Ever since the tragic death of a 34-year-old man at the Rainbow Serpent Music and Arts Festival in 2012, the event has been at the epicentre of the debate around pill testing, also known as drug checking.
While festival organisers have been vocal in their support of the proposal, the state government remains steadfastly opposed.
In the meantime police have expressed frustration with the festival after 40 drivers were detected with drugs in their system while driving from the 2016 event.
The issue was catapulted back into the public consciousness a fortnight ago when a bad batch of what was believed to be ecstasy killed three people and hospitalised as many as 20 along Melbourne’s Chapel Street nightclub precinct.
In the lead-up to the 2017 incarnation of the festival The Courier spoke to three people with a vested interest in the debate, including one festival-goer who plans on using illicit drugs over the weekend.
Listen to the interview here;
This weekend Richard* will join thousands of other music lovers when he makes the trek to Lexton for what has become somewhat of a pilgrimage to the Rainbow Serpent Music and Arts Festival.
Now in its 20th year of operation, the 2017 incarnation will be Richard’s second time at the festival, however he will be accompanied by veterans who have been making the trip for the best part of a decade. While Richard says the primary attraction of the festival for him is the opportunity to listen to world-class electronic music with his friends, he admits he plans on taking ecstasy while at the event.
“A part of the subculture I have found myself involved in involves drug use, mostly amphetamines, sometimes LSD, marijuana is prevalent, and of course alcohol,” Richard said.
Now in his mid-20s, Richard represents the modern face of Australian recreational drug use. Growing up in the affluent Melbourne eastern suburbs, he is university educated and holds down a full time job in his chosen field. Richard began experimenting with recreational drugs in his teenage years.
“As a young person I engaged in quite a lot of drug use because it was fun and my friends were doing it.”
Like many young people, Richard was shocked and frightened by the news from fortnight ago.He said while he accepts the inherent risks of taking an illegal substance, he believes the state government’s refusal to explore a trial of pill testing was costing both money and the safety of young people.
“It’s only as I've gotten older that I've begun to approach (drug use) with a bit more rationality, because I can see the absolute devastating effects different types of drug use have on some people. But I can see on the flip side of that coin the minimal harm and managed harm that comes with irregular, casual drug use among my generation.
“We don't live in some purist state where you’re within or outside of the law, there's plenty of big grey areas and I think drug use is one of them.”
The front-line worker
For decades Doctor David Caldicott of the emergency department at Canberra’s Calvary Hospital has advocated for a different approach to drug laws based on harm minimisation.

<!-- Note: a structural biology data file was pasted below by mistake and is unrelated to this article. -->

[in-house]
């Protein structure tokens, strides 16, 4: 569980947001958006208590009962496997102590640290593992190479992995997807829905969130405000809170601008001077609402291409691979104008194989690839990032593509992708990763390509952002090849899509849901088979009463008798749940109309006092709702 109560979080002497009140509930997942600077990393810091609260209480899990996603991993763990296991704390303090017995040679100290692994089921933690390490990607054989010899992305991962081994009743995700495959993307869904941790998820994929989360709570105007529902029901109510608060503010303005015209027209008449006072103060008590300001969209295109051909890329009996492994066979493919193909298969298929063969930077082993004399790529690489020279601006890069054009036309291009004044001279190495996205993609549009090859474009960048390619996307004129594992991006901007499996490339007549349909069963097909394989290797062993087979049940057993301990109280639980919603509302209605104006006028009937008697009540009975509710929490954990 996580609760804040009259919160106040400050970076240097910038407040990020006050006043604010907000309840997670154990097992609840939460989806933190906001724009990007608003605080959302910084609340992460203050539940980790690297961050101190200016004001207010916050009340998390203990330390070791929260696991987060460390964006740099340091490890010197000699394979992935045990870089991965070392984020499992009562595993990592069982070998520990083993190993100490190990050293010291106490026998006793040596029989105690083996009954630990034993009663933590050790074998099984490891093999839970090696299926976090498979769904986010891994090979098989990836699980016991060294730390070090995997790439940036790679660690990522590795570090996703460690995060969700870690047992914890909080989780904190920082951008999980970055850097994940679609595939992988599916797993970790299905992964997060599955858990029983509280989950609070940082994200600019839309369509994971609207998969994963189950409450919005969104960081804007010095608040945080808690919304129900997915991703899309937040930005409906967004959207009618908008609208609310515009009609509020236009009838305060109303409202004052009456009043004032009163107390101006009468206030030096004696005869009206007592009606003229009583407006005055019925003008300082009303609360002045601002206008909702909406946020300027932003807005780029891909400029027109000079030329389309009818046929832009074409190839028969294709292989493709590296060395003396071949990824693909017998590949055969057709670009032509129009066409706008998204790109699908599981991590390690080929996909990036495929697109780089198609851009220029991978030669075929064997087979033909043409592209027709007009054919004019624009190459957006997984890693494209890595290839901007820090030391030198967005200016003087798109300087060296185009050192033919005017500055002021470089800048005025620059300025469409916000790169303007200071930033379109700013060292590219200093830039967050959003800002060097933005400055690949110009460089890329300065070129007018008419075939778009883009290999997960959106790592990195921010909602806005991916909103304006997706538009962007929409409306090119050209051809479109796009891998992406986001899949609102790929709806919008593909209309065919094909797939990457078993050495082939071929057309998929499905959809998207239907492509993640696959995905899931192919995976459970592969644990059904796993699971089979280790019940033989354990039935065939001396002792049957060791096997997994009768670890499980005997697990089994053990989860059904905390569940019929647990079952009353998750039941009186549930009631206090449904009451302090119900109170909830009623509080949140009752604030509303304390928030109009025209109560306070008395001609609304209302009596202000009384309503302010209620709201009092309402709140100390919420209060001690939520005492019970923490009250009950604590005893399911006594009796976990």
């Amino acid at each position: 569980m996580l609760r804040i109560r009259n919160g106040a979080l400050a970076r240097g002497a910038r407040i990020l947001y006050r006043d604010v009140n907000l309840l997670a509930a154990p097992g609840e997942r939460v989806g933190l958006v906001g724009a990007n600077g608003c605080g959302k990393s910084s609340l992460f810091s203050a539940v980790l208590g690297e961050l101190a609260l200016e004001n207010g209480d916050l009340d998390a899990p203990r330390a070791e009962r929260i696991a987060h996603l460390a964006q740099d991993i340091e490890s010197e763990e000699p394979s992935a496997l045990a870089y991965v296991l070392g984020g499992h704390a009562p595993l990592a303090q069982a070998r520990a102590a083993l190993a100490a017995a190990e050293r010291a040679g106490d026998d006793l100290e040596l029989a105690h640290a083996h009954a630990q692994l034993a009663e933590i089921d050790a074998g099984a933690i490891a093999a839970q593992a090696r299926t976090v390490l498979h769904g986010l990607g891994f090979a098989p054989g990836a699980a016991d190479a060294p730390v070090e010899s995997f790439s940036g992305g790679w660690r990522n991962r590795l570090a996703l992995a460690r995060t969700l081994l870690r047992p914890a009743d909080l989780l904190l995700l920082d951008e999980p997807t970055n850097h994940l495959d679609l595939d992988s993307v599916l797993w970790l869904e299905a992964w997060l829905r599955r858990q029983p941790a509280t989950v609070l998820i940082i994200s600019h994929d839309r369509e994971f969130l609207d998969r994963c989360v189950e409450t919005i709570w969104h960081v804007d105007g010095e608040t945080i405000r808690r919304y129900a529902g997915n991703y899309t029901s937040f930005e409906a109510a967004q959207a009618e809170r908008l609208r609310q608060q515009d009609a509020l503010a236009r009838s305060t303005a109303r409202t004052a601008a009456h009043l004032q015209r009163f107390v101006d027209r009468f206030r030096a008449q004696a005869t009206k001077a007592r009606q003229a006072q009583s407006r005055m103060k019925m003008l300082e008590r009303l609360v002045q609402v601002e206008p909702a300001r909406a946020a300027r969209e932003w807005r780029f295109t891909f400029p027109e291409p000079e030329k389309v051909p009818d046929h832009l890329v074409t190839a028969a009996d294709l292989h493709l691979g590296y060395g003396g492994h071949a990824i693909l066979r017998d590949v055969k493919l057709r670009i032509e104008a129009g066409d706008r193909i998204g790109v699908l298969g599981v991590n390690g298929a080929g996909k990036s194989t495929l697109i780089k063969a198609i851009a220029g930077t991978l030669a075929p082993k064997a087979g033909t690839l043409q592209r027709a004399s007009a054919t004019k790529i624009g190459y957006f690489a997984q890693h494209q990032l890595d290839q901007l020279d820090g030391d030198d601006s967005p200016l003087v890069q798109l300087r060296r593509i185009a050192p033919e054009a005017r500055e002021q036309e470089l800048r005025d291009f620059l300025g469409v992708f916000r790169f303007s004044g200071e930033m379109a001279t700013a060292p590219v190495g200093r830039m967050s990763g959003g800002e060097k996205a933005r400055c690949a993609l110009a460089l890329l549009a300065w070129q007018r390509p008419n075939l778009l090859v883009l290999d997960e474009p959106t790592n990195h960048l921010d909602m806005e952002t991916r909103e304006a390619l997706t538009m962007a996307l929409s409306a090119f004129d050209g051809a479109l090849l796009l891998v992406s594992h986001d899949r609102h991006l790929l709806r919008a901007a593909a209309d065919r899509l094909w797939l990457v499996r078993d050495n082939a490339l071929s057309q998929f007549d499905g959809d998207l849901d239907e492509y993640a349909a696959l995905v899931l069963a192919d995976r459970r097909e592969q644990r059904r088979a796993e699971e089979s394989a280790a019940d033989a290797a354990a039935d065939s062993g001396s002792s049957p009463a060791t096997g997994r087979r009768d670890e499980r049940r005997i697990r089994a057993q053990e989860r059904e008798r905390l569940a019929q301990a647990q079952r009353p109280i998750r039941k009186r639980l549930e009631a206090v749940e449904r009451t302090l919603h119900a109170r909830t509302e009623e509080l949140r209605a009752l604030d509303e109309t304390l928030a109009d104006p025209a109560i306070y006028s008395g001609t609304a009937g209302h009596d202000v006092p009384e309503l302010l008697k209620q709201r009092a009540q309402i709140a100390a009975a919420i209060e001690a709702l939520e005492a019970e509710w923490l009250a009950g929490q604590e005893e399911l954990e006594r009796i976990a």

In recent years Dr Caldicott has been present at Rainbow Serpent to observe the safety protocols at the festival and speak about harm minimisation.
He raised eyebrows in 2016 when he along with Australian Drug Law Reform Foundation president Doctor Alex Wodak pledged to conduct pill testing at festivals in the ACT without government approval. Dr Caldicott said the medical world was coming close to a consensus in its support of pill testing, with bodies such as the National Drug and Alcohol Research Centre leading the push.
“The opinion in the medical world is that this should be done and that the opposition is political, and not scientific,” Dr Caldicott said. “The public generally understand that telling a 20-something not to use a drug at a music festival is kind of like telling them not to have sex. Some of them will listen, some of them won't, and you really have to have a plan B.”
Dr Caldicott said if given the go-ahead, police would interact with the drug checking station in a similar fashion to Sydney’s safe injection room.
“Law enforcement has a primary role in preventing products entering a festival, but who has the best chance of persuading people not to consume those products once they're in the festival? It's not the police anymore, it's me.”
It’s now 12 years since the Australian Medical Association first called for further research to be conducted into pill testing, a phenomenon which at the time was gaining notoriety in a number of European countries.
With governments of both Labor and Liberal persuasions refusing to alter their stance, the organisation has since remained quiet on the topic.President of the Victorian branch Doctor Lorraine Baker said while the body’s call for further research would almost certainly involve on the ground trials, this did not equate to unequivocal support.
“We’re not saying introduce it full stop, we’re saying there is a role for further research because after a trial there’s always more questions which need to be answered.”
Should such research receive the go-ahead from the government, the AMA would support the establishment of a broad advisory group comprised of law enforcement as well as medical professionals.
The group would work through issues such as the legal responsibility for the drug user following the test and how police would interact with the testing area.
“We would be wrong to pretend there isn’t a significant use of illicit drugs in the community and not all those users are established addicts, however there’s huge risks for occasional use of drugs and the potential loss of drugs.” Dr Baker said.